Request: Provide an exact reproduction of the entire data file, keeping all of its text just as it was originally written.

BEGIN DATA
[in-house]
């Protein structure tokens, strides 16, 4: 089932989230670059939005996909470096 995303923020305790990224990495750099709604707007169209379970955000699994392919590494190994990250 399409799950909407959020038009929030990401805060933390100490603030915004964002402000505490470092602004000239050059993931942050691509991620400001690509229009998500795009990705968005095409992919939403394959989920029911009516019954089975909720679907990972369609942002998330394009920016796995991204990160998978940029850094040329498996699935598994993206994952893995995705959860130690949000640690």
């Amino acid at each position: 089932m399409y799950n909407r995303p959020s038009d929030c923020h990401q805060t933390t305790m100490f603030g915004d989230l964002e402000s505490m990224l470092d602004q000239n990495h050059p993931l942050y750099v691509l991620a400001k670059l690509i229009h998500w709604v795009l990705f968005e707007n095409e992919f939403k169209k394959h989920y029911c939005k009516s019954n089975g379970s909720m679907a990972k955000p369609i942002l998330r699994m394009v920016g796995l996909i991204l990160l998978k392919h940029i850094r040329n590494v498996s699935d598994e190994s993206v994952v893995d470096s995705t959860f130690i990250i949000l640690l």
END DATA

[in-house]
């Protein structure tokens, strides 16, 4: 089932989230670059939005996909470096 995303923020305790990224990495750099709604707007169209379970955000699994392919590494190994990250 399409799950909407959020038009929030990401805060933390100490603030915004964002402000505490470092602004000239050059993931942050691509991620400001690509229009998500795009990705968005095409992919939403394959989920029911009516019954089975909720679907990972369609942002998330394009920016796995991204990160998978940029850094040329498996699935598994993206994952893995995705959860130690949000640690």
């Amino acid at each position: 089932m399409y799950n909407r995303p959020s038009d929030c923020h990401q805060t933390t305790m100490f603030g915004d989230l964002e402000s505490m990224l470092d602004q000239n990495h050059p993931l942050y750099v691509l991620a400001k670059l690509i229009h998500w709604v795009l990705f968005e707007n095409e992919f939403k169209k394959h989920y029911c939005k009516s019954n089975g379970s909720m679907a990972k955000p369609i942002l998330r699994m394009v920016g796995l996909i991204l990160l998978k392919h940029i850094r040329n590494v498996s699935d598994e190994s993206v994952v893995d470096s995705t959860f130690i990250i949000l640690l």